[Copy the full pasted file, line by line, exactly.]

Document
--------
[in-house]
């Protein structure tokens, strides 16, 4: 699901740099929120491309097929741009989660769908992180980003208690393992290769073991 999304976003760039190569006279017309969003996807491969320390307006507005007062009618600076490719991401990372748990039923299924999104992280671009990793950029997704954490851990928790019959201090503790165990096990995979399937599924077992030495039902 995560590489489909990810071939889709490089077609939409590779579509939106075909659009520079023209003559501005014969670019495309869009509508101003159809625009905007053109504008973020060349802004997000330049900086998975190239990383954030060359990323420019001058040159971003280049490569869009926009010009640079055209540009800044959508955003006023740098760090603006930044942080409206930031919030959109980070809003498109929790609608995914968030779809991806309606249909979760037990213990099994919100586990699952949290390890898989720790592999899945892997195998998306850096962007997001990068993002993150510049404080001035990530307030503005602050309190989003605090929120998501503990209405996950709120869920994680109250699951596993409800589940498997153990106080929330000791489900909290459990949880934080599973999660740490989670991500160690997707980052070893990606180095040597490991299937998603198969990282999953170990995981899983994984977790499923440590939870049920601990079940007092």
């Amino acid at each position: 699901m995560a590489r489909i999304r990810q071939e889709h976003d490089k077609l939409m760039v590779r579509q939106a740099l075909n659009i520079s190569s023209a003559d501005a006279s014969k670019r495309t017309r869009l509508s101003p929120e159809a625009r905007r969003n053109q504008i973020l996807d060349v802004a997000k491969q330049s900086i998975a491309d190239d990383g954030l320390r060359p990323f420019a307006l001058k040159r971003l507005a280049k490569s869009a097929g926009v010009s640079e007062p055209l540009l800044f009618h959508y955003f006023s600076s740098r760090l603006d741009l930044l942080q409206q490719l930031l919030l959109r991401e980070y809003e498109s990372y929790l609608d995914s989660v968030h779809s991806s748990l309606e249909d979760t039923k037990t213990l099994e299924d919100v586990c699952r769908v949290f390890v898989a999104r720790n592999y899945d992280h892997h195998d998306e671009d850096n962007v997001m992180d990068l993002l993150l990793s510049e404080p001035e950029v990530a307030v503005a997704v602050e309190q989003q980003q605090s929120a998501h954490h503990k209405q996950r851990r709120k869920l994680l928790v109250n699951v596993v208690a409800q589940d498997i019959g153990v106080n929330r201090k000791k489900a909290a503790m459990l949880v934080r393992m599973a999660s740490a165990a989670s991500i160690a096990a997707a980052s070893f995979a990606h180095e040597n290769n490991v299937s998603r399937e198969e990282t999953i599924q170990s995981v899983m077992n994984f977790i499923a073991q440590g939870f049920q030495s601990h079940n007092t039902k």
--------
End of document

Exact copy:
[in-house]
């Protein structure tokens, strides 16, 4: 699901740099929120491309097929741009989660769908992180980003208690393992290769073991 999304976003760039190569006279017309969003996807491969320390307006507005007062009618600076490719991401990372748990039923299924999104992280671009990793950029997704954490851990928790019959201090503790165990096990995979399937599924077992030495039902 995560590489489909990810071939889709490089077609939409590779579509939106075909659009520079023209003559501005014969670019495309869009509508101003159809625009905007053109504008973020060349802004997000330049900086998975190239990383954030060359990323420019001058040159971003280049490569869009926009010009640079055209540009800044959508955003006023740098760090603006930044942080409206930031919030959109980070809003498109929790609608995914968030779809991806309606249909979760037990213990099994919100586990699952949290390890898989720790592999899945892997195998998306850096962007997001990068993002993150510049404080001035990530307030503005602050309190989003605090929120998501503990209405996950709120869920994680109250699951596993409800589940498997153990106080929330000791489900909290459990949880934080599973999660740490989670991500160690997707980052070893990606180095040597490991299937998603198969990282999953170990995981899983994984977790499923440590939870049920601990079940007092």
């Amino acid at each position: 699901m995560a590489r489909i999304r990810q071939e889709h976003d490089k077609l939409m760039v590779r579509q939106a740099l075909n659009i520079s190569s023209a003559d501005a006279s014969k670019r495309t017309r869009l509508s101003p929120e159809a625009r905007r969003n053109q504008i973020l996807d060349v802004a997000k491969q330049s900086i998975a491309d190239d990383g954030l320390r060359p990323f420019a307006l001058k040159r971003l507005a280049k490569s869009a097929g926009v010009s640079e007062p055209l540009l800044f009618h959508y955003f006023s600076s740098r760090l603006d741009l930044l942080q409206q490719l930031l919030l959109r991401e980070y809003e498109s990372y929790l609608d995914s989660v968030h779809s991806s748990l309606e249909d979760t039923k037990t213990l099994e299924d919100v586990c699952r769908v949290f390890v898989a999104r720790n592999y899945d992280h892997h195998d998306e671009d850096n962007v997001m992180d990068l993002l993150l990793s510049e404080p001035e950029v990530a307030v503005a997704v602050e309190q989003q980003q605090s929120a998501h954490h503990k209405q996950r851990r709120k869920l994680l928790v109250n699951v596993v208690a409800q589940d498997i019959g153990v106080n929330r201090k000791k489900a909290a503790m459990l949880v934080r393992m599973a999660s740490a165990a989670s991500i160690a096990a997707a980052s070893f995979a990606h180095e040597n290769n490991v299937s998603r399937e198969e990282t999953i599924q170990s995981v899983m077992n994984f977790i499923a073991q440590g939870f049920q030495s601990h079940n007092t039902k």